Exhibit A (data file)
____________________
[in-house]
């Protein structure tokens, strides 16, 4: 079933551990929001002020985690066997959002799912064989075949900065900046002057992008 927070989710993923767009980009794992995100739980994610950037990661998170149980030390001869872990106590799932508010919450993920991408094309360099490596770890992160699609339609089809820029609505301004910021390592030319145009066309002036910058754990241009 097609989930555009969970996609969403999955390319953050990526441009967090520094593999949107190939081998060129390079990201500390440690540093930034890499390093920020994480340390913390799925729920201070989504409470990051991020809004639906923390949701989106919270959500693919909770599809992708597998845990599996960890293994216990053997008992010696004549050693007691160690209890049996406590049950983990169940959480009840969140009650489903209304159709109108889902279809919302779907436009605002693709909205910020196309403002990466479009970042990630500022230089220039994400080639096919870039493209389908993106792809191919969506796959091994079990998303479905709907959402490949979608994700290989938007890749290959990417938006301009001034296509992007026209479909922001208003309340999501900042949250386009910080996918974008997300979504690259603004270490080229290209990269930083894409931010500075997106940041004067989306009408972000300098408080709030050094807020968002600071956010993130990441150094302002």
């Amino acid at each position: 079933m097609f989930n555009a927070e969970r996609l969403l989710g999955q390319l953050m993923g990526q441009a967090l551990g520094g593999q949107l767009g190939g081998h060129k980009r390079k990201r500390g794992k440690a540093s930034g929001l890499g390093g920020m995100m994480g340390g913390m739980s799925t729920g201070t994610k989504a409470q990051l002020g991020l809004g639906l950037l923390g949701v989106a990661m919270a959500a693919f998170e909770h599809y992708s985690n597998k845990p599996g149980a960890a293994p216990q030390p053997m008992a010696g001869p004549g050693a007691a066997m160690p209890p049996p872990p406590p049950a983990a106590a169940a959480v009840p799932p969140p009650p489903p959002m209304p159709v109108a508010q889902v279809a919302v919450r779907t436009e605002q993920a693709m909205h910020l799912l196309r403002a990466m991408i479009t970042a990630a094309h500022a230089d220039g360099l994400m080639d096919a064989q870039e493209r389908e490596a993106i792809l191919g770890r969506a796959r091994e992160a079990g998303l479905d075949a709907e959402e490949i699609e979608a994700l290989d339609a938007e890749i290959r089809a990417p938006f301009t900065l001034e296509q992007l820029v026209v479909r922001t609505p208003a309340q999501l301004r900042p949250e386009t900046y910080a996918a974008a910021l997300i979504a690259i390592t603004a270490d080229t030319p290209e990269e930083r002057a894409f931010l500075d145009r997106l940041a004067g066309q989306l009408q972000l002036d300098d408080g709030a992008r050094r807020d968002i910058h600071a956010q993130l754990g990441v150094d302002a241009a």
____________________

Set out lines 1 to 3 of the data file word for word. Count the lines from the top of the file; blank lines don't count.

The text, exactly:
[in-house]
């Protein structure tokens, strides 16, 4: 079933551990929001002020985690066997959002799912064989075949900065900046002057992008 927070989710993923767009980009794992995100739980994610950037990661998170149980030390001869872990106590799932508010919450993920991408094309360099490596770890992160699609339609089809820029609505301004910021390592030319145009066309002036910058754990241009 097609989930555009969970996609969403999955390319953050990526441009967090520094593999949107190939081998060129390079990201500390440690540093930034890499390093920020994480340390913390799925729920201070989504409470990051991020809004639906923390949701989106919270959500693919909770599809992708597998845990599996960890293994216990053997008992010696004549050693007691160690209890049996406590049950983990169940959480009840969140009650489903209304159709109108889902279809919302779907436009605002693709909205910020196309403002990466479009970042990630500022230089220039994400080639096919870039493209389908993106792809191919969506796959091994079990998303479905709907959402490949979608994700290989938007890749290959990417938006301009001034296509992007026209479909922001208003309340999501900042949250386009910080996918974008997300979504690259603004270490080229290209990269930083894409931010500075997106940041004067989306009408972000300098408080709030050094807020968002600071956010993130990441150094302002």
């Amino acid at each position: 079933m097609f989930n555009a927070e969970r996609l969403l989710g999955q390319l953050m993923g990526q441009a967090l551990g520094g593999q949107l767009g190939g081998h060129k980009r390079k990201r500390g794992k440690a540093s930034g929001l890499g390093g920020m995100m994480g340390g913390m739980s799925t729920g201070t994610k989504a409470q990051l002020g991020l809004g639906l950037l923390g949701v989106a990661m919270a959500a693919f998170e909770h599809y992708s985690n597998k845990p599996g149980a960890a293994p216990q030390p053997m008992a010696g001869p004549g050693a007691a066997m160690p209890p049996p872990p406590p049950a983990a106590a169940a959480v009840p799932p969140p009650p489903p959002m209304p159709v109108a508010q889902v279809a919302v919450r779907t436009e605002q993920a693709m909205h910020l799912l196309r403002a990466m991408i479009t970042a990630a094309h500022a230089d220039g360099l994400m080639d096919a064989q870039e493209r389908e490596a993106i792809l191919g770890r969506a796959r091994e992160a079990g998303l479905d075949a709907e959402e490949i699609e979608a994700l290989d339609a938007e890749i290959r089809a990417p938006f301009t900065l001034e296509q992007l820029v026209v479909r922001t609505p208003a309340q999501l301004r900042p949250e386009t900046y910080a996918a974008a910021l997300i979504a690259i390592t603004a270490d080229t030319p290209e990269e930083r002057a894409f931010l500075d145009r997106l940041a004067g066309q989306l009408q972000l002036d300098d408080g709030a992008r050094r807020d968002i910058h600071a956010q993130l754990g990441v150094d302002a241009a």